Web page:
Out-Law Guide | 17 Jan 2012 | 11:04 am | 2 min. read
This guide was last updated in July 2018.
Broadly speaking, having an insurable interest means that the person buying the cover benefits from the safety and wellbeing of the thing insured, or freedom from liability in relation to it. Alternatively, that person would be prejudiced by damage or loss to the thing insured, or the existence of liability in relation to it.
Historically, insurable interest has been required to prevent "moral hazard", or bad faith; and to distinguish insurance from other activities, such as gambling. But with betting now made legally respectable, and with regulatory and tax authorities using a number of other factors to define what is and is not insurance, does the doctrine still serve a purpose?
The Life Assurance Act 1774, the Marine Insurance Act 1906 and Scots common law all provide that an insurance contract without insurable interest is void. Historic case law in England and Wales also provides that these contracts are illegal.
There are also inconsistencies in the law of insurable interest and how it is currently applied for different types of insurance – indemnity and life insurance. Even the Law Commissions have admitted that they had trouble analysing it. A large chunk of the doctrine may even have been abolished by accident under the Gambling Act 2005, which made gambling contracts enforceable in law for the first time.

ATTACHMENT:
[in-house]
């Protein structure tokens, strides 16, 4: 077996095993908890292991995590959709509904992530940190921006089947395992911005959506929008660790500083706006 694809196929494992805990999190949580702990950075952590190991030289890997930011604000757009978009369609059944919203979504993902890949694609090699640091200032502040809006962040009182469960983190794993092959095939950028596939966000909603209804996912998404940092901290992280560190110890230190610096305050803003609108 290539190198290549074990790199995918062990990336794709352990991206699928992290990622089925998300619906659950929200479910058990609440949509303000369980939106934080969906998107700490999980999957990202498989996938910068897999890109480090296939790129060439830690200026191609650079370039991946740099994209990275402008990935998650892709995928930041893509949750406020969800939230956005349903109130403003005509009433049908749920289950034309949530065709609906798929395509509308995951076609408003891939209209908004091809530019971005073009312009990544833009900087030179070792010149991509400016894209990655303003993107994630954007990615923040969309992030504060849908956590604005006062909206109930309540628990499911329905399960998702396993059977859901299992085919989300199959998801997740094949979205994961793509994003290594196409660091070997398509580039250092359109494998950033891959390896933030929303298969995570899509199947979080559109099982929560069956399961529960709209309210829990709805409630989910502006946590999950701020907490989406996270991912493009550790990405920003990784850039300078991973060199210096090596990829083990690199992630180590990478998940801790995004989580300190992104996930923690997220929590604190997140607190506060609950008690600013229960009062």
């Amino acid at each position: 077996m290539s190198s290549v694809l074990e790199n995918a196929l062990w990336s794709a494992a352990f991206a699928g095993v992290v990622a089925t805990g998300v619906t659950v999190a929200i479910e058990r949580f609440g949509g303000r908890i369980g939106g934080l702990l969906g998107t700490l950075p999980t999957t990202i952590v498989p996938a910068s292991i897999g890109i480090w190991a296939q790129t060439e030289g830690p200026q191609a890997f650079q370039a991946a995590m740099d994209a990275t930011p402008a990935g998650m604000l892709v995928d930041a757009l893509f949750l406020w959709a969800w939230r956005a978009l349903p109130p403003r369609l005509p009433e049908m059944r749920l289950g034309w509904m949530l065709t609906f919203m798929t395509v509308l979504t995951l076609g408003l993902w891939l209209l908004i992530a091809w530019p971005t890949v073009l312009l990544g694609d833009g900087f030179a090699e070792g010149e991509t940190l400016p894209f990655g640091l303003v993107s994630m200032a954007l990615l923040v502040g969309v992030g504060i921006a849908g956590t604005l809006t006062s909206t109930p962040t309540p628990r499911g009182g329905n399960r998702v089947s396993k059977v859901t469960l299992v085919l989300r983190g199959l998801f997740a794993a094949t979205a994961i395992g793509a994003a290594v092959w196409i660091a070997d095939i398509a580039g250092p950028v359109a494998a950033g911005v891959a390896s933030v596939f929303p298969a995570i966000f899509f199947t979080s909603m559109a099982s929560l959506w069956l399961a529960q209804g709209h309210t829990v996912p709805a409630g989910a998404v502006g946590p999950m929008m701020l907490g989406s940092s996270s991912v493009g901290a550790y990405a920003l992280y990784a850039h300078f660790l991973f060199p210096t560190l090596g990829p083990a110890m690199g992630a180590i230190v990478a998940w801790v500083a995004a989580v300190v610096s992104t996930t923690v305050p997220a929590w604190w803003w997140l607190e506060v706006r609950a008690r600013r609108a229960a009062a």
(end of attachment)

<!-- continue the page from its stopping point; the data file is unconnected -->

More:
Other statutory remnants still apply. For example, the names of all interested parties must be listed in a life policy, otherwise the policy is illegal (although group policies can be taken out for the benefit of members of a stated class). It is also a criminal offence to take out a contract of marine insurance without insurable interest. In recent years, however, the English courts have been stretching the boundaries of insurable interest rather than hold a policy invalid on what is often seen as a technicality.
The English and Scottish Law Commissions have been consulting on legal reform for the doctrine of insurable interest for over ten years as part of their over-arching review of insurance contracts – a review that has led to both the Consumer Insurance (Disclosure and Representations) Act 2012 and the Insurance Act 2015. Because of difficulty in achieving a well-supported set of proposals, no legal reform for insurable interest has yet been achieved however it now looks as though it could be imminent.
There have been four previous consultations relating to the topic in 2008, 2011, 2015 and 2016. The April 2016 consultation was the first to publish draft legislation for comment. A fifth, most recent consultation, published in June 2018 has published an updated version of that draft legislation for comment following responses received.
You can read our separate analysis of the Law Commissions’ most recent fifth consultation on the issue of insurable interest in July 2018